Let's be perfectly clear about this: It is not acceptable for your employer to turn a blind eye when you are being sexually harassed at work -- even if the people doing the sexual harassment are other workers, customers or (in this case) a bunch of middle-school students.
A 36-year-old female teacher at a charter school in Paterson, New Jersey, says that she was the subject of outrageous acts of sexual harassment by her students. When she complained to management, not only didn't she receive any help -- she was discriminated against. Although she wasn't fired, the teacher's contract was not renewed -- which she claims was partially because of her complaints and partially because of her race.
During the 2018-2019 school year, the middle-school teacher was repeatedly harassed by a number of students in her classroom. Some of the actions alleged in her complaint include:
- Students announcing loudly in class that they were sexually aroused
- Male students putting their hands in their pants and then making comments to each other about the teacher's behind and laughing
- Students approaching her with sexually suggestive comments and questions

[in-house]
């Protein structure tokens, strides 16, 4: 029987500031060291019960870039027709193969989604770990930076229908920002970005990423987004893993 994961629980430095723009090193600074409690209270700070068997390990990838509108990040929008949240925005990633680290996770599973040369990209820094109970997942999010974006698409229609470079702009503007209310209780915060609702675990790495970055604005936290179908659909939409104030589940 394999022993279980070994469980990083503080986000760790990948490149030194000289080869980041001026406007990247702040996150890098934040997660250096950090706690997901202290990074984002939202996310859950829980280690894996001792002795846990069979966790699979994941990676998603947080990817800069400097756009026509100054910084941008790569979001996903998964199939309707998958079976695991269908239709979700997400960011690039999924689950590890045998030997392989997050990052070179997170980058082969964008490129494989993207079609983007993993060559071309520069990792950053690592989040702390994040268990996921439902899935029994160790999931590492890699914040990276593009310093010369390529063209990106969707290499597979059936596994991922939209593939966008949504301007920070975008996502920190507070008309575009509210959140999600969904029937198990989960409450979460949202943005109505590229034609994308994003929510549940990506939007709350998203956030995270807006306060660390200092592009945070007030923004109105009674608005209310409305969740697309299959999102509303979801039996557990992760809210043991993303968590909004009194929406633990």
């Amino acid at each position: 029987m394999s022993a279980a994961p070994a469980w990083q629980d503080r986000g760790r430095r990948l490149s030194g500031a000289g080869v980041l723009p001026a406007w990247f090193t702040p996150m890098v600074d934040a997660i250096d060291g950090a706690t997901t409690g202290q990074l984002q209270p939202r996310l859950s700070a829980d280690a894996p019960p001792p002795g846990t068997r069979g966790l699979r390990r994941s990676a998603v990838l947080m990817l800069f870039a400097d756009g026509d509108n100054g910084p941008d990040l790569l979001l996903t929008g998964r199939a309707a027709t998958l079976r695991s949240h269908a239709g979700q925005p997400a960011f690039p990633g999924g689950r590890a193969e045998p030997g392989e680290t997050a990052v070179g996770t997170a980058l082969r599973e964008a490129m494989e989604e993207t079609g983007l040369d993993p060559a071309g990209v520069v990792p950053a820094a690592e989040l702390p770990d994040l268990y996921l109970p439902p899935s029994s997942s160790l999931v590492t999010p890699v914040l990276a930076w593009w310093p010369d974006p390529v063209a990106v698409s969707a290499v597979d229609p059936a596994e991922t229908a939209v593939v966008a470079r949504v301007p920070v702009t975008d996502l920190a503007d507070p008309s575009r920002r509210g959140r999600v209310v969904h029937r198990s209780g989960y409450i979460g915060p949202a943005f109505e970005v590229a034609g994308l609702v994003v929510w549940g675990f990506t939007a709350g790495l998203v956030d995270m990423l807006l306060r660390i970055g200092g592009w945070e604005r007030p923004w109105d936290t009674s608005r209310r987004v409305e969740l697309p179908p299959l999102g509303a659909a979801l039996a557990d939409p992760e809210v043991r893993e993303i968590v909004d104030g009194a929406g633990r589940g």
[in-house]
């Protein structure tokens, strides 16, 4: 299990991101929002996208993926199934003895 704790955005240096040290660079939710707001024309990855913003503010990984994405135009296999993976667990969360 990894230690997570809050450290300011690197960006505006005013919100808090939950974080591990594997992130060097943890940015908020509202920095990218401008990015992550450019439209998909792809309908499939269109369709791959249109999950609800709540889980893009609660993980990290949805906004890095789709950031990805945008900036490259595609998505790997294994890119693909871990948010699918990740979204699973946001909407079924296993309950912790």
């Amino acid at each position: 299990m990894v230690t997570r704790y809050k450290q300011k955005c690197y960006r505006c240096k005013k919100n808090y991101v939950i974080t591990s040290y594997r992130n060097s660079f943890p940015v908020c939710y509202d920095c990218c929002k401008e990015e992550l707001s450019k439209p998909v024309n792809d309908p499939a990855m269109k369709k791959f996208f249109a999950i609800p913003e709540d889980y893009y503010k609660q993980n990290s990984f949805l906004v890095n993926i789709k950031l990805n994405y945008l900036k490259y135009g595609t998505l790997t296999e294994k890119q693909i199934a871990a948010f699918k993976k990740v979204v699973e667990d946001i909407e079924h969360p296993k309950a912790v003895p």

- Students taking videos of her buttocks and then sharing the videos on Snapchat
- Male students approaching her from behind and making sexually inappropriate "thrusting motions" to intimidate or humiliate her
In addition to the sexual harassment she endured, the former teacher alleges that the charter schools chief executive officer, who is African-American, was actively looking to replace white teachers.
The school denies the allegations and says that they support an environment that is free of harassment -- sexual or otherwise.
Cases like this are unfortunate. It can be difficult for an employee to prove that a contract was not renewed because of retaliation or racial bias -- but it isn't impossible. The totality of the circumstances has to be taken into consideration. If you believe that you were retaliated against at work or wrongfully dismissed, talk to an experienced attorney today.